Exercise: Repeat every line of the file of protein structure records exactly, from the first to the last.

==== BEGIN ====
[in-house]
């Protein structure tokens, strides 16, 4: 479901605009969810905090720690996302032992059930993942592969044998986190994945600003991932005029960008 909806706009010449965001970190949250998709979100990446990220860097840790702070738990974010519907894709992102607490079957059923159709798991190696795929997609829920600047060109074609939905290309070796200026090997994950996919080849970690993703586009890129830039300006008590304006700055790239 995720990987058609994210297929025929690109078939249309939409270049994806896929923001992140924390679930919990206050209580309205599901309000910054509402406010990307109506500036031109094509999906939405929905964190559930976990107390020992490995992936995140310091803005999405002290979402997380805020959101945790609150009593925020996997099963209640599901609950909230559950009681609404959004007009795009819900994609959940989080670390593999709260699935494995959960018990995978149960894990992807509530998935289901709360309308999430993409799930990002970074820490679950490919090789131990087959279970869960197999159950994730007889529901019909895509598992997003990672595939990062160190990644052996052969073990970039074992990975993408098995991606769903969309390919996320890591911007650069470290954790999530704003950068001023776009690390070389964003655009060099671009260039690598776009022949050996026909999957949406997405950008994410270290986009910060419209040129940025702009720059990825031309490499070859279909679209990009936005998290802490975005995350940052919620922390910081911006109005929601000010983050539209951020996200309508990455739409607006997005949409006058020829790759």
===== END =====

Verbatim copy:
[in-house]
């Protein structure tokens, strides 16, 4: 479901605009969810905090720690996302032992059930993942592969044998986190994945600003991932005029960008 909806706009010449965001970190949250998709979100990446990220860097840790702070738990974010519907894709992102607490079957059923159709798991190696795929997609829920600047060109074609939905290309070796200026090997994950996919080849970690993703586009890129830039300006008590304006700055790239 995720990987058609994210297929025929690109078939249309939409270049994806896929923001992140924390679930919990206050209580309205599901309000910054509402406010990307109506500036031109094509999906939405929905964190559930976990107390020992490995992936995140310091803005999405002290979402997380805020959101945790609150009593925020996997099963209640599901609950909230559950009681609404959004007009795009819900994609959940989080670390593999709260699935494995959960018990995978149960894990992807509530998935289901709360309308999430993409799930990002970074820490679950490919090789131990087959279970869960197999159950994730007889529901019909895509598992997003990672595939990062160190990644052996052969073990970039074992990975993408098995991606769903969309390919996320890591911007650069470290954790999530704003950068001023776009690390070389964003655009060099671009260039690598776009022949050996026909999957949406997405950008994410270290986009910060419209040129940025702009720059990825031309490499070859279909679209990009936005998290802490975005995350940052919620922390910081911006109005929601000010983050539209951020996200309508990455739409607006997005949409006058020829790759």